101. (1540.) Till the End of Time (1946)
Have you seen The Best Years of Our Lives? Yeah, this is that, but much more boring.
102. (1541.) Dirty Mary Crazy Larry (1974)
Have you seen Vanishing Point and Sugarland Express? Yeah, this is those. It's pretty good, actually.
103. (1542.) Outlaw Blues (1977)
Peter Fonda was the embodiment of 60s-70s counterculture on celluloid, here playing a felon who goes on the run from the law while simultaneously becoming the Next Big Thing in country music. It has its moments, in no small part thanks to Susan Saint James.
More to come.
Horrible person that I am, I was in 15-items-or-less line at the grocery store yesterday thinking disparaging things about the food choices of the people in front of me. My primary antagonists were an elderly couple who still had a hankering for soda and sweets and an inability to count past 15.
That's when it occurred to me that I was in no position to throw scones. My cart was filled with 5 cans of pork and beans, 5 jars of mayonnaise, and 4 six-packs of Coke. Party time!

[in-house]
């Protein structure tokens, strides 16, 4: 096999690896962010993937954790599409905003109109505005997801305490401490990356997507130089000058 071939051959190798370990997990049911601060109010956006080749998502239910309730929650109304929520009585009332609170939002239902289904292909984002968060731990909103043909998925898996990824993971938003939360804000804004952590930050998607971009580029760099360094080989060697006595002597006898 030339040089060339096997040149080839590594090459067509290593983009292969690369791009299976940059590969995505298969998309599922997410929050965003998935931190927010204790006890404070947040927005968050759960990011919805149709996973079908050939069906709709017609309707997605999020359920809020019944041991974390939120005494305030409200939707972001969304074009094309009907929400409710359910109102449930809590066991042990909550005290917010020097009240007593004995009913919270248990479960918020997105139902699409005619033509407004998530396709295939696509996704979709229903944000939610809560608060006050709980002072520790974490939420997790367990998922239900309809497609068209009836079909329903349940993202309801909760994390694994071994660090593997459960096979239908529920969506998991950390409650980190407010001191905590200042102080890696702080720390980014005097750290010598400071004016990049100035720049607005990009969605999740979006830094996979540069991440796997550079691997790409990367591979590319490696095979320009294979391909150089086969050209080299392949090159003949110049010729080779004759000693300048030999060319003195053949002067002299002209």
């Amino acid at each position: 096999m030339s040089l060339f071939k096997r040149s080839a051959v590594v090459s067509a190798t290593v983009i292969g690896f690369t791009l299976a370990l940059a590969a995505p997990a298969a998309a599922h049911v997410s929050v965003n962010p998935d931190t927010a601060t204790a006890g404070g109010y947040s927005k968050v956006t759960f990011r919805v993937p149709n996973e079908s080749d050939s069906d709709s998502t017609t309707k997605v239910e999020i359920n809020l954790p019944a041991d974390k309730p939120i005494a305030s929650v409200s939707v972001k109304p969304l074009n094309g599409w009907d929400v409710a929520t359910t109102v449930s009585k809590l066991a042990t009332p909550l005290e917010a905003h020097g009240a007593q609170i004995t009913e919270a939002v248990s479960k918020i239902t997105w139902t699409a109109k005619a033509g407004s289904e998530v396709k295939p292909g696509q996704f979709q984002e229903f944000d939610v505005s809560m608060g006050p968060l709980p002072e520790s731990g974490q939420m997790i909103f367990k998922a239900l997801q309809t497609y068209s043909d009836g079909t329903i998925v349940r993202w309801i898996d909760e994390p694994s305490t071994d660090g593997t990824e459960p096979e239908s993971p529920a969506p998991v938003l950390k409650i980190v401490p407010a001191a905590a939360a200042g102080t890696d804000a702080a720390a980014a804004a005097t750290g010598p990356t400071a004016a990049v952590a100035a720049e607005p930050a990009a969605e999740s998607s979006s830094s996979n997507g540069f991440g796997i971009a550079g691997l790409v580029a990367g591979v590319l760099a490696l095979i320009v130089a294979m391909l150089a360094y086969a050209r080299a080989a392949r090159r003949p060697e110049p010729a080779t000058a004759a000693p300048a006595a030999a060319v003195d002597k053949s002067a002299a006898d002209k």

You know who probably doesn't judge people on the contents of their cart? Clark Kent. That's a good example to follow.
From now on when standing in a check-out line, before casting aspersions on the sugar junkie in front of me, I'll ask myself "What Would Superman Do?"
He'd probably study the cover of the National Enquirer as he calmly waited his turn. Even Superman wants to know why George Clooney is taking the twins away from Amal.
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WorkWise software has taken the unusual step of blogging about Google searches for ice cream flavor by U.S. state to drive traffic to their website. It's a great idea because it works. I was just there looking at their breakdown of flavors to see if any states preferred my personal favorite flavor, mint chocolate chip. (Answer: only New Jersey.) It turns out that exactly one state loves Superman.